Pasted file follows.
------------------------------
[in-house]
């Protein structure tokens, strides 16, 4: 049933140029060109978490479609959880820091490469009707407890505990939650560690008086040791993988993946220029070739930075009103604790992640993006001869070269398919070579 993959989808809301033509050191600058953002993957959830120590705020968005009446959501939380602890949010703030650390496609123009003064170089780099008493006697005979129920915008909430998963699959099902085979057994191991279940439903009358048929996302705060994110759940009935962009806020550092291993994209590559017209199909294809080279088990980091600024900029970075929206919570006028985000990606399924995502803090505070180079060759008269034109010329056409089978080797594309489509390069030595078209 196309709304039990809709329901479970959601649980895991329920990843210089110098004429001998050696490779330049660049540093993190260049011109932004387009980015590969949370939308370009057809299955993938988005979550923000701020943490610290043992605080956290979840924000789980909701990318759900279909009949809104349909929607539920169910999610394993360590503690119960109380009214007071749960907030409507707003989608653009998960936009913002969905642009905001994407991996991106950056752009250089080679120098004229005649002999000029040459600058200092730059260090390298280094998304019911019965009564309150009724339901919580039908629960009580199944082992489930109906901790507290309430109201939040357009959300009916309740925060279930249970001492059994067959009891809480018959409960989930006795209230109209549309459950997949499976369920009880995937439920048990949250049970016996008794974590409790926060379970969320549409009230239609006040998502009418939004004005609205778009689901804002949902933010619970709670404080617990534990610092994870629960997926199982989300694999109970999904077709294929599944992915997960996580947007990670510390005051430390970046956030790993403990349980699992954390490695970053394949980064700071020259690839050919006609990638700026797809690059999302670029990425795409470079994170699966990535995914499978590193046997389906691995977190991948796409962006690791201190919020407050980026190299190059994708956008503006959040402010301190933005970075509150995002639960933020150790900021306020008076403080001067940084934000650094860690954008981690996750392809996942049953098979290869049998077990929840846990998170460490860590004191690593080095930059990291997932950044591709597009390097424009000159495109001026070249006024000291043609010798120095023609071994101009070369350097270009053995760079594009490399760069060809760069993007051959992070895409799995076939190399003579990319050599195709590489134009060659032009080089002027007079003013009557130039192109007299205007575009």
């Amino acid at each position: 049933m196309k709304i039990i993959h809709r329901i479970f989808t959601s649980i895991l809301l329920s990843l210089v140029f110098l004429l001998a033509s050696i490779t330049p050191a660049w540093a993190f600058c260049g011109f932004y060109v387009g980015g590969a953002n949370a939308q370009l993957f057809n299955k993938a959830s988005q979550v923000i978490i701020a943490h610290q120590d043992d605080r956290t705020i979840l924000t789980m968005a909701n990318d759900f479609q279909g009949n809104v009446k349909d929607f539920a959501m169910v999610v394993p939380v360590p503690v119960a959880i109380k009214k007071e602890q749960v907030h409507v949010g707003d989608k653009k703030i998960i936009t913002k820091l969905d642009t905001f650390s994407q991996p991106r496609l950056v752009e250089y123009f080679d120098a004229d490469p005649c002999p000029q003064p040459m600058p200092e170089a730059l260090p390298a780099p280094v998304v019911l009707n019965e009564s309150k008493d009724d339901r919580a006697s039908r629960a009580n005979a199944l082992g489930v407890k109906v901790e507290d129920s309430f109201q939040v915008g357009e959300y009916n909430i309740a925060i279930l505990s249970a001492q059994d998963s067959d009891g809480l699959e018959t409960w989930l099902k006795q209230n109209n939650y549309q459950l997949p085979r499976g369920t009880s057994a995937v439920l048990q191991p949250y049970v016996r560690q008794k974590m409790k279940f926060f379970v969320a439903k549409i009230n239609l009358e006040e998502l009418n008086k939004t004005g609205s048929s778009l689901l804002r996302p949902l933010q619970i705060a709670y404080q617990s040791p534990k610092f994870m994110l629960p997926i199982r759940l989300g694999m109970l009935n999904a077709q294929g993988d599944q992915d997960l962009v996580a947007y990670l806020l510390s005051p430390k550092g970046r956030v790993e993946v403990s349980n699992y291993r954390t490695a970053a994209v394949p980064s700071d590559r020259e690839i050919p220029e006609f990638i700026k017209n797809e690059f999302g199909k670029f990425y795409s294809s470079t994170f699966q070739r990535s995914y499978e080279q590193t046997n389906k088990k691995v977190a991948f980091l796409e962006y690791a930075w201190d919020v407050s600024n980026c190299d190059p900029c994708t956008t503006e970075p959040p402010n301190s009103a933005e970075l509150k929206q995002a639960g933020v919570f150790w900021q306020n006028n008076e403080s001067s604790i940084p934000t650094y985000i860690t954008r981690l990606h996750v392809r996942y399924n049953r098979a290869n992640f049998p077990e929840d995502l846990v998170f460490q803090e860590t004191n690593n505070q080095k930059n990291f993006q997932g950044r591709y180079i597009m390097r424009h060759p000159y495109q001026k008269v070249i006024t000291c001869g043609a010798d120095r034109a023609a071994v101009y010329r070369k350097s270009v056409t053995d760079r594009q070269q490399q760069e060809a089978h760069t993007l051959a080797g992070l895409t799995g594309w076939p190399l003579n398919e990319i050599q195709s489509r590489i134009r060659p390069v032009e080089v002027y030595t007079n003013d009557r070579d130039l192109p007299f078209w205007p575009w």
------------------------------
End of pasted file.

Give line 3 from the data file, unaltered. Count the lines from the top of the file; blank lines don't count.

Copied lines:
């Amino acid at each position: 049933m196309k709304i039990i993959h809709r329901i479970f989808t959601s649980i895991l809301l329920s990843l210089v140029f110098l004429l001998a033509s050696i490779t330049p050191a660049w540093a993190f600058c260049g011109f932004y060109v387009g980015g590969a953002n949370a939308q370009l993957f057809n299955k993938a959830s988005q979550v923000i978490i701020a943490h610290q120590d043992d605080r956290t705020i979840l924000t789980m968005a909701n990318d759900f479609q279909g009949n809104v009446k349909d929607f539920a959501m169910v999610v394993p939380v360590p503690v119960a959880i109380k009214k007071e602890q749960v907030h409507v949010g707003d989608k653009k703030i998960i936009t913002k820091l969905d642009t905001f650390s994407q991996p991106r496609l950056v752009e250089y123009f080679d120098a004229d490469p005649c002999p000029q003064p040459m600058p200092e170089a730059l260090p390298a780099p280094v998304v019911l009707n019965e009564s309150k008493d009724d339901r919580a006697s039908r629960a009580n005979a199944l082992g489930v407890k109906v901790e507290d129920s309430f109201q939040v915008g357009e959300y009916n909430i309740a925060i279930l505990s249970a001492q059994d998963s067959d009891g809480l699959e018959t409960w989930l099902k006795q209230n109209n939650y549309q459950l997949p085979r499976g369920t009880s057994a995937v439920l048990q191991p949250y049970v016996r560690q008794k974590m409790k279940f926060f379970v969320a439903k549409i009230n239609l009358e006040e998502l009418n008086k939004t004005g609205s048929s778009l689901l804002r996302p949902l933010q619970i705060a709670y404080q617990s040791p534990k610092f994870m994110l629960p997926i199982r759940l989300g694999m109970l009935n999904a077709q294929g993988d599944q992915d997960l962009v996580a947007y990670l806020l510390s005051p430390k550092g970046r956030v790993e993946v403990s349980n699992y291993r954390t490695a970053a994209v394949p980064s700071d590559r020259e690839i050919p220029e006609f990638i700026k017209n797809e690059f999302g199909k670029f990425y795409s294809s470079t994170f699966q070739r990535s995914y499978e080279q590193t046997n389906k088990k691995v977190a991948f980091l796409e962006y690791a930075w201190d919020v407050s600024n980026c190299d190059p900029c994708t956008t503006e970075p959040p402010n301190s009103a933005e970075l509150k929206q995002a639960g933020v919570f150790w900021q306020n006028n008076e403080s001067s604790i940084p934000t650094y985000i860690t954008r981690l990606h996750v392809r996942y399924n049953r098979a290869n992640f049998p077990e929840d995502l846990v998170f460490q803090e860590t004191n690593n505070q080095k930059n990291f993006q997932g950044r591709y180079i597009m390097r424009h060759p000159y495109q001026k008269v070249i006024t000291c001869g043609a010798d120095r034109a023609a071994v101009y010329r070369k350097s270009v056409t053995d760079r594009q070269q490399q760069e060809a089978h760069t993007l051959a080797g992070l895409t799995g594309w076939p190399l003579n398919e990319i050599q195709s489509r590489i134009r060659p390069v032009e080089v002027y030595t007079n003013d009557r070579d130039l192109p007299f078209w205007p575009w």